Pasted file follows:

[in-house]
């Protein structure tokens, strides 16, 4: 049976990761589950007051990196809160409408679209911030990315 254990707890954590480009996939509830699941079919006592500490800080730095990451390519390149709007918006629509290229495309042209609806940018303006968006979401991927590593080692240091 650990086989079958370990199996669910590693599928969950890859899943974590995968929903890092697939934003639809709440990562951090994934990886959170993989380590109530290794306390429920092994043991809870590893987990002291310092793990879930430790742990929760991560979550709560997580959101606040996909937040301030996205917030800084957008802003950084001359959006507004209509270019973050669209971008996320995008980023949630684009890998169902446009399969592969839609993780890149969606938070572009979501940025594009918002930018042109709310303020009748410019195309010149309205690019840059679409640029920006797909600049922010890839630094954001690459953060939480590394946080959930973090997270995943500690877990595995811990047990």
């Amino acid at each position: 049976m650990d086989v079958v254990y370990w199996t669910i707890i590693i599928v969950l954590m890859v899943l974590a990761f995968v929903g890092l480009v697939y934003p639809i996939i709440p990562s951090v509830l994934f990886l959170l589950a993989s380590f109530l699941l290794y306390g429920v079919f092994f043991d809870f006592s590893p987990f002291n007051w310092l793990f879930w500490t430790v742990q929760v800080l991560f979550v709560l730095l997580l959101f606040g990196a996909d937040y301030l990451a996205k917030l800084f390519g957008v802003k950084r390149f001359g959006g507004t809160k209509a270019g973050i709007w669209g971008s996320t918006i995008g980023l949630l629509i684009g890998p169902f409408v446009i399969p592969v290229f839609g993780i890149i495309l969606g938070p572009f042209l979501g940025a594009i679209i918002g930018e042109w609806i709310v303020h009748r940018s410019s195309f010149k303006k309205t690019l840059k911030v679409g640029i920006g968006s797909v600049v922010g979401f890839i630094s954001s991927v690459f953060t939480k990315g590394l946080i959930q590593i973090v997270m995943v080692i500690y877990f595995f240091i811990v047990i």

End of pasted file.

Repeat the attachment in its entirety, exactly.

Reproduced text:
[in-house]
């Protein structure tokens, strides 16, 4: 049976990761589950007051990196809160409408679209911030990315 254990707890954590480009996939509830699941079919006592500490800080730095990451390519390149709007918006629509290229495309042209609806940018303006968006979401991927590593080692240091 650990086989079958370990199996669910590693599928969950890859899943974590995968929903890092697939934003639809709440990562951090994934990886959170993989380590109530290794306390429920092994043991809870590893987990002291310092793990879930430790742990929760991560979550709560997580959101606040996909937040301030996205917030800084957008802003950084001359959006507004209509270019973050669209971008996320995008980023949630684009890998169902446009399969592969839609993780890149969606938070572009979501940025594009918002930018042109709310303020009748410019195309010149309205690019840059679409640029920006797909600049922010890839630094954001690459953060939480590394946080959930973090997270995943500690877990595995811990047990």
């Amino acid at each position: 049976m650990d086989v079958v254990y370990w199996t669910i707890i590693i599928v969950l954590m890859v899943l974590a990761f995968v929903g890092l480009v697939y934003p639809i996939i709440p990562s951090v509830l994934f990886l959170l589950a993989s380590f109530l699941l290794y306390g429920v079919f092994f043991d809870f006592s590893p987990f002291n007051w310092l793990f879930w500490t430790v742990q929760v800080l991560f979550v709560l730095l997580l959101f606040g990196a996909d937040y301030l990451a996205k917030l800084f390519g957008v802003k950084r390149f001359g959006g507004t809160k209509a270019g973050i709007w669209g971008s996320t918006i995008g980023l949630l629509i684009g890998p169902f409408v446009i399969p592969v290229f839609g993780i890149i495309l969606g938070p572009f042209l979501g940025a594009i679209i918002g930018e042109w609806i709310v303020h009748r940018s410019s195309f010149k303006k309205t690019l840059k911030v679409g640029i920006g968006s797909v600049v922010g979401f890839i630094s954001s991927v690459f953060t939480k990315g590394l946080i959930q590593i973090v997270m995943v080692i500690y877990f595995f240091i811990v047990i």